This weekend, at the 25th annual American Cinematheque Award gala, Robert Downey, Jr. interrupted his own award reception to ask America’s collective forgiveness for his friend, Mel Gibson. Sound strange? Let’s look back at the bonding experiences the two have cherished together over the years.
Between 1996 and just after the millennium, Downey was on a widely-publicized downward spiral due to his addiction to various illegal drugs (much like the character Julian Wells he played years earlier in “Less Than Zero”). He blamed these problems on his addict father and bipolar disorder, but no one was able to help the despoiled actor until his acting friend Mel Gibson offered him food, a place to stay and a part in his mildly-unsuccessful movie “The Singing Detective.”
This could be a gently heartwarming tale, but in the end Downey is just another actor hopped up on too many drugs. And Gibson doesn’t have a spotless past himself.
He’s been accused of everything from homophobia to racism and sexism, and the New York Times reported in 2006 that after he was arrested for drunken driving he complained to his arresting officer that “Jews” are the cause of all the world’s problems.
When one looks back at all the works for which Gibson is most known, it’s hard to see where Downey is coming from in his request. It seems unfair to even ask that we give him another chance when he offends just as much onscreen as in real life.
I won’t go into my spiritual beliefs here, but let’s just say I never intended to see Passion of the Christ, even before it was criticized for having anti-Semitic undertones from multiple media outlets — mostly for portraying the Jews as blackmailers that forced Pontius Pilate to kill Jesus, a view that is unsupported by the Roman Catholic church. In any regard, I don’t think my 13-year-old self could have handled all the gore. I imagine I would have liked it even less than his performance in “What Women Want,” a film which, in a traumatizing babysitting debacle, I was once made to watch three times in rapid succession.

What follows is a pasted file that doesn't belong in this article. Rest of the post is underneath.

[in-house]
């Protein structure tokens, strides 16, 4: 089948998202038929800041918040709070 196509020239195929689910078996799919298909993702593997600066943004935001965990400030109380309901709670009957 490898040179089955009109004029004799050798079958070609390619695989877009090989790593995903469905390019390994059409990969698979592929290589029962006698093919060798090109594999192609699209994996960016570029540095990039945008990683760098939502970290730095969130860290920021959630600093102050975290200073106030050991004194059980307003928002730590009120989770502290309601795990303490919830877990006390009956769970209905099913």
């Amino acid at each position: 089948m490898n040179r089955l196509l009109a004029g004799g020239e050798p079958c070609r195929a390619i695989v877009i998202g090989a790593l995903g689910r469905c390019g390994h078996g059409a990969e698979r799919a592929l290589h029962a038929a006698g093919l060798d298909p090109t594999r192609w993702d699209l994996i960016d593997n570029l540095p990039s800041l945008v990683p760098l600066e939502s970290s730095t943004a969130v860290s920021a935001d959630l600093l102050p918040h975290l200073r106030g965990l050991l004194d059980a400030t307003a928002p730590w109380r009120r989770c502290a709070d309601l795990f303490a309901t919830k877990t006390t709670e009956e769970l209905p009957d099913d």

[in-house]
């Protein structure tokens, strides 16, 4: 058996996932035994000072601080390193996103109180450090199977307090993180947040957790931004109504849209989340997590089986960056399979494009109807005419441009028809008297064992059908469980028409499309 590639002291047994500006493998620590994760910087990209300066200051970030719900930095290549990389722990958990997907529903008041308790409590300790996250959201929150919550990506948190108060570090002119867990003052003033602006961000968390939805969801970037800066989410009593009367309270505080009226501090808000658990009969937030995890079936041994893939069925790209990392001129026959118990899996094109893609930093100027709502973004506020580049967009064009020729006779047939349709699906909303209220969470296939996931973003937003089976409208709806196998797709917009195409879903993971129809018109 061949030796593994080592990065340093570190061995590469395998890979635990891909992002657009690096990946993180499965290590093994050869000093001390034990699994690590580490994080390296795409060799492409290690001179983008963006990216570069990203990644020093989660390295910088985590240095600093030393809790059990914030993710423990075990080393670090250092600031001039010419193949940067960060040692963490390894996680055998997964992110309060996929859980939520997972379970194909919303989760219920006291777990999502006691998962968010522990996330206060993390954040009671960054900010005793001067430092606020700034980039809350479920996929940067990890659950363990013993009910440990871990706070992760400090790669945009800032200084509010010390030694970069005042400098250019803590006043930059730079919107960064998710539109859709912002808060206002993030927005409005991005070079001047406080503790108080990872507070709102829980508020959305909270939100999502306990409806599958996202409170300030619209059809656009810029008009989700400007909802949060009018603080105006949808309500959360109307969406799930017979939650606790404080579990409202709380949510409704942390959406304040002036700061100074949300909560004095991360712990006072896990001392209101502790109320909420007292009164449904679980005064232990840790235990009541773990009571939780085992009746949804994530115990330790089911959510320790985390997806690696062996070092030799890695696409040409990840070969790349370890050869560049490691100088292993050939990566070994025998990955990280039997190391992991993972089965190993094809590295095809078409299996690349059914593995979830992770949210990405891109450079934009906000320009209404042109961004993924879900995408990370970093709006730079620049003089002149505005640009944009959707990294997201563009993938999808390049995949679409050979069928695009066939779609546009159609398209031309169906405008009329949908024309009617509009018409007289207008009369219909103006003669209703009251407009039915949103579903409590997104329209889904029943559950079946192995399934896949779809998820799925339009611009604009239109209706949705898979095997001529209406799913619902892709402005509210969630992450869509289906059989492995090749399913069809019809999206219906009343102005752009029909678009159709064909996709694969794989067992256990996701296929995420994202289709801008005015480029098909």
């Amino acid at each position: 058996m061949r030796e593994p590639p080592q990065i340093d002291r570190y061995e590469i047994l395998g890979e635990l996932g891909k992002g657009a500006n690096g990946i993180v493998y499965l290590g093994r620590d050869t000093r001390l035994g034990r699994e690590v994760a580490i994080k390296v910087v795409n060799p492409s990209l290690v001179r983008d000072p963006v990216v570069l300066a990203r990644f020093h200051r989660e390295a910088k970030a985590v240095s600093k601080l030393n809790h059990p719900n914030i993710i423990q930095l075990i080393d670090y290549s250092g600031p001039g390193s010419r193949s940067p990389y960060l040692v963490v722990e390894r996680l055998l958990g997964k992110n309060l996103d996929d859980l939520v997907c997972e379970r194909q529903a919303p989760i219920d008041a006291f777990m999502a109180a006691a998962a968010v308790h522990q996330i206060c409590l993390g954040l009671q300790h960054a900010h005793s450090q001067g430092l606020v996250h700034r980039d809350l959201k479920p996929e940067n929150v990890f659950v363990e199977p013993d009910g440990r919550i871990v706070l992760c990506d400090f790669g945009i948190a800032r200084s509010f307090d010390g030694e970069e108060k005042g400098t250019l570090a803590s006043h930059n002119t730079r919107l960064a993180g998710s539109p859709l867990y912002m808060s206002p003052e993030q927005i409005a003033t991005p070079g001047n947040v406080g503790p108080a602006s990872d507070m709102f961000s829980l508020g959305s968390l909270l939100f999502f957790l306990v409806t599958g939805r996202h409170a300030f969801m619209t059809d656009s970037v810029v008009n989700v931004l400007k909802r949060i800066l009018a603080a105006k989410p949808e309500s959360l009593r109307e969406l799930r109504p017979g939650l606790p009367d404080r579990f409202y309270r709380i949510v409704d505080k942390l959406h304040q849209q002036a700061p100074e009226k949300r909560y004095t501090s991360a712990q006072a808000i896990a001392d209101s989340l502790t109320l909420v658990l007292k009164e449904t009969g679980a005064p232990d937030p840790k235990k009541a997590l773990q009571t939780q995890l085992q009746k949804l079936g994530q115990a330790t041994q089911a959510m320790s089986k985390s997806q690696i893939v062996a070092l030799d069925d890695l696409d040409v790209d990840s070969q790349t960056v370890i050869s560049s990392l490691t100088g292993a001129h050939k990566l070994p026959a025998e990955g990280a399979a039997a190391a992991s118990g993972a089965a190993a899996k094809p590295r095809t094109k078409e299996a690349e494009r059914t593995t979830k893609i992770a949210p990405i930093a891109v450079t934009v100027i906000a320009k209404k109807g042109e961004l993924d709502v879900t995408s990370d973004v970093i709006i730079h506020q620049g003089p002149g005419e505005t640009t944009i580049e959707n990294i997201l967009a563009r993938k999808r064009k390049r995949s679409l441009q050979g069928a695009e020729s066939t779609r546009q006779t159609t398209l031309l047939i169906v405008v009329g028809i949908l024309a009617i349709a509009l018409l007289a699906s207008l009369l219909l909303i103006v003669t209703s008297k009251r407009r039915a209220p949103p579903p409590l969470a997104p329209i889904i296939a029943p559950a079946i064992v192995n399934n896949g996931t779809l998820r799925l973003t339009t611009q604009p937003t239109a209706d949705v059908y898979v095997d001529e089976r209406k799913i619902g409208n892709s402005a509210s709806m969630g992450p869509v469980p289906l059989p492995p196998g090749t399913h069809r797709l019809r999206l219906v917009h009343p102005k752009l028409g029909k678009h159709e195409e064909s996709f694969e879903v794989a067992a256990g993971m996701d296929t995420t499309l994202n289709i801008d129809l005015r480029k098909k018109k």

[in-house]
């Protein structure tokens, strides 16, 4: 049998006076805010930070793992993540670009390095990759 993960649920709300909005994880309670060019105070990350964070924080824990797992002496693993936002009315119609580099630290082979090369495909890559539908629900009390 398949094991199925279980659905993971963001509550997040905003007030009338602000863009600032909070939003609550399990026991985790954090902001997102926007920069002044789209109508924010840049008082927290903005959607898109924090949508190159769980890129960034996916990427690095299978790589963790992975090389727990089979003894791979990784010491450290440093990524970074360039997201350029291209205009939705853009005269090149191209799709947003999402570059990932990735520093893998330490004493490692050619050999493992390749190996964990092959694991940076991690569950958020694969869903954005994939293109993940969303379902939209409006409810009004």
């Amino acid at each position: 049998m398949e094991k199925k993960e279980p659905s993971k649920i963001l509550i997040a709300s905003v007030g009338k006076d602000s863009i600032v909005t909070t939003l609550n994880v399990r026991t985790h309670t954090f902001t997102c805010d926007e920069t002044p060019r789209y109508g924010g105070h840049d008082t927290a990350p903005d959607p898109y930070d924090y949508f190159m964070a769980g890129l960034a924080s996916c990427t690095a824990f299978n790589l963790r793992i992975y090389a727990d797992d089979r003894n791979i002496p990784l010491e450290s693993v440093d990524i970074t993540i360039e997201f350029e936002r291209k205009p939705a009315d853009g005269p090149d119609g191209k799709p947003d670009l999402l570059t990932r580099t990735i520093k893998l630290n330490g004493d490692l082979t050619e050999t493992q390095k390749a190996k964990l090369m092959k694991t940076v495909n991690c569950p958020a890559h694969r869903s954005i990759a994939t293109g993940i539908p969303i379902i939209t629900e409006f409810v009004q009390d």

In the end, both men have made poor decisions in their lives that led to waves of ill-will from the public. Thus, the fact that they staged a televised appearance to promote an image of brotherly support and rehabilitation should not change much. The testimonial of Downey, an equally shady character, means nothing to me.
Downey has been fortunate in overcoming his substance abuse problems enough to make the “Iron Man” series, “The Soloist” and other recent films, but his televised plea to have the same turnaround for his friend is grasping at straws, at almost an arrogant level. It’s as if he has an expectation of viewers: that just because the two spotlight-lit men have supported each other through these lengthy, weird lapses in judgment, former fans should support them now.
Although I have a soft spot for Mel Gibson’s portrayal of William Wallace in “Braveheart,” it’s ironic to me that it was his character who said, “You think the people of this country exist to provide you with position. I think your position exists to provide those people with freedom.” It’s time for Hollywood players like Gibson and Downey to stop thinking that their audiences owe them forgiveness, love and adoration even when they screw up. To be a famous actor is to hold a powerful position in our society, but that power must be earned by good off-screen behavior.